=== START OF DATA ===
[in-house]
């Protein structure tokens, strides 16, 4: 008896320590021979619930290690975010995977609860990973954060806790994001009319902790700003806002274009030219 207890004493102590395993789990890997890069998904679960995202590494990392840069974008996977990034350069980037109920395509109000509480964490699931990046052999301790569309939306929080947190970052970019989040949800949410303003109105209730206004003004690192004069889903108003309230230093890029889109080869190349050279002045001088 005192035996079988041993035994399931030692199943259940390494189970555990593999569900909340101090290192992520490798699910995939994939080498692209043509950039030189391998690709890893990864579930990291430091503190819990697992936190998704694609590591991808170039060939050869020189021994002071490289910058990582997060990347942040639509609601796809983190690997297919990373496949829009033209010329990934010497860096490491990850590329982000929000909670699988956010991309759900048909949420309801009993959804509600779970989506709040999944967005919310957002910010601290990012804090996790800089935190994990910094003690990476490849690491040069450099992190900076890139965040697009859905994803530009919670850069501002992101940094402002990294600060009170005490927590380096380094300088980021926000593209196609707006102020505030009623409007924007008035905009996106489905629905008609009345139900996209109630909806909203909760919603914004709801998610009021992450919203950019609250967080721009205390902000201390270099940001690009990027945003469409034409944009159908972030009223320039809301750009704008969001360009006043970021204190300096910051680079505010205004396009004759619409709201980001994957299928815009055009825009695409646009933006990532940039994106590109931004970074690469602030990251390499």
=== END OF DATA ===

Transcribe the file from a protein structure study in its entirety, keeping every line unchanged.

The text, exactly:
[in-house]
């Protein structure tokens, strides 16, 4: 008896320590021979619930290690975010995977609860990973954060806790994001009319902790700003806002274009030219 207890004493102590395993789990890997890069998904679960995202590494990392840069974008996977990034350069980037109920395509109000509480964490699931990046052999301790569309939306929080947190970052970019989040949800949410303003109105209730206004003004690192004069889903108003309230230093890029889109080869190349050279002045001088 005192035996079988041993035994399931030692199943259940390494189970555990593999569900909340101090290192992520490798699910995939994939080498692209043509950039030189391998690709890893990864579930990291430091503190819990697992936190998704694609590591991808170039060939050869020189021994002071490289910058990582997060990347942040639509609601796809983190690997297919990373496949829009033209010329990934010497860096490491990850590329982000929000909670699988956010991309759900048909949420309801009993959804509600779970989506709040999944967005919310957002910010601290990012804090996790800089935190994990910094003690990476490849690491040069450099992190900076890139965040697009859905994803530009919670850069501002992101940094402002990294600060009170005490927590380096380094300088980021926000593209196609707006102020505030009623409007924007008035905009996106489905629905008609009345139900996209109630909806909203909760919603914004709801998610009021992450919203950019609250967080721009205390902000201390270099940001690009990027945003469409034409944009159908972030009223320039809301750009704008969001360009006043970021204190300096910051680079505010205004396009004759619409709201980001994957299928815009055009825009695409646009933006990532940039994106590109931004970074690469602030990251390499």